Why have a Cystogram?
A Cystogram is a procedure which demonstrates the urinary bladder. It shows the shape and position of the bladder and, in children, can also be used to demonstrate if reflux is occurring (Reflux is the backward flow of urine from the bladder back up to the kidneys).
Preparing for the test:
There is no specific preparation needed prior to a cystogram. Immediately before the procedure the radiographer will direct you to the rest room so that you may completely empty your bladder.
There are two different methods for conducting this procedure. Both are conducted under strict aseptic technique in order to avoid introducing an infection into the renal tract.
1. No Catheter in place
The catheter is a small tube which the Radiologist uses to introduce a mixture of contrast media (see contrast media for more information) and saline into the bladder. The Radiologist will first cleanse the urethral area with Savlon and then pass a small tube through the urethra into the bladder. This may sting a little. The contrast media is then introduced and the Radiologist will watch on the x-ray screen as the bladder fills. More images may be taken in different positions.
2. Catheter already in place
If you have a catheter in place, the Radiologist will use this to administer the contrast media. The contrast media is introduced and the Radiologist will watch on the x-ray screen as the bladder fills. More images may be taken in different positions.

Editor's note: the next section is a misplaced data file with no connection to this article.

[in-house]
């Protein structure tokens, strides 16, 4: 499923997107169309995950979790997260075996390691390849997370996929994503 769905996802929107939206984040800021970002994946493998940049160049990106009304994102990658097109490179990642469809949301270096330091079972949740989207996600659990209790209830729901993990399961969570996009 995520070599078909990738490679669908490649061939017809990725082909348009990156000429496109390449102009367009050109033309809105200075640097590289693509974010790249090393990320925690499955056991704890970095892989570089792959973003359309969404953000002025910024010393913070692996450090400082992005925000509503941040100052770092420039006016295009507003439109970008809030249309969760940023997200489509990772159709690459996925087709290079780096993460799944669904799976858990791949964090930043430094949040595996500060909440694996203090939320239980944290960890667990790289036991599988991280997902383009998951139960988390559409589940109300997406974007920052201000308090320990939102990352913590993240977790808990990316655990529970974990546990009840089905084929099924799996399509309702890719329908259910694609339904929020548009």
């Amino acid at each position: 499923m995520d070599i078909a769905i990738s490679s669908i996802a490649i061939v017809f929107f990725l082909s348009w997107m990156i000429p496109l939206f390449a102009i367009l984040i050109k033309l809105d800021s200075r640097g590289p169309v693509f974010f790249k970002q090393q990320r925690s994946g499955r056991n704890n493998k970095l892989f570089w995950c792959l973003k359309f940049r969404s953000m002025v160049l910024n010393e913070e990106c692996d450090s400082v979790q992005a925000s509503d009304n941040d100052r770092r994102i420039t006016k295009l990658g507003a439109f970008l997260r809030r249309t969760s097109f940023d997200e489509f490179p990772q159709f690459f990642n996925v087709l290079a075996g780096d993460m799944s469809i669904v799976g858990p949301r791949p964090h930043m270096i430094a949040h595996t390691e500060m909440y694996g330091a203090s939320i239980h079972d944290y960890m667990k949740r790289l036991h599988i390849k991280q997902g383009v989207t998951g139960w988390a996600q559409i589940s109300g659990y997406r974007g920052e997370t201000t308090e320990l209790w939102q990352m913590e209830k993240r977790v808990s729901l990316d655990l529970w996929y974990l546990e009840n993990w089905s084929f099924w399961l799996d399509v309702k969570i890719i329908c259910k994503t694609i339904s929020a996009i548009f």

Following this, if the Radiologist introduced a catheter into the bladder, it will now be removed. You will be sent to the rest room to empty your bladder.
If you already had a catheter in prior to the examination then it will stay in place for your specialist to remove at an appropriate time. In the latter case, the contrast may be removed either by syringe or by draining into your catheter bag. Once you have emptied your bladder, one final image will be taken to see whether any of the contrast media has remained in the bladder.
A variation of this procedure is the voiding cystourethrogram. The difference between this and a urethrogram is that towards the end of the procedure, once the catheter is removed, you will be asked to urinate into a pan or bottle. The Radiologist will watch on the x-ray screen to see how the size and shape of the bladder changes during urination.
At the completion of the examination:
Once the Radiologist has acquired the necessary images, you may go home. The Radiologist may be able to give you a verbal result at the end of the examination. You can eat and drink normally. The contrast media is clear so it will not be noticeable in your urine. You may notice spotting when you urinate; this may be due to the small tube scratching inside wall of your urethra. This should only last a small time, but if you are concerned please contact your referring doctor.
After the examination:
The radiologist will review the pictures and provide a written report to your referring doctor. The digital images will be available online (internet) for your doctor to view.
Please settle your account on the day of the examination.
Please contact Hamilton Radiology for an appointment on 07-8394909 or 0800 HAMRAD (0800426723)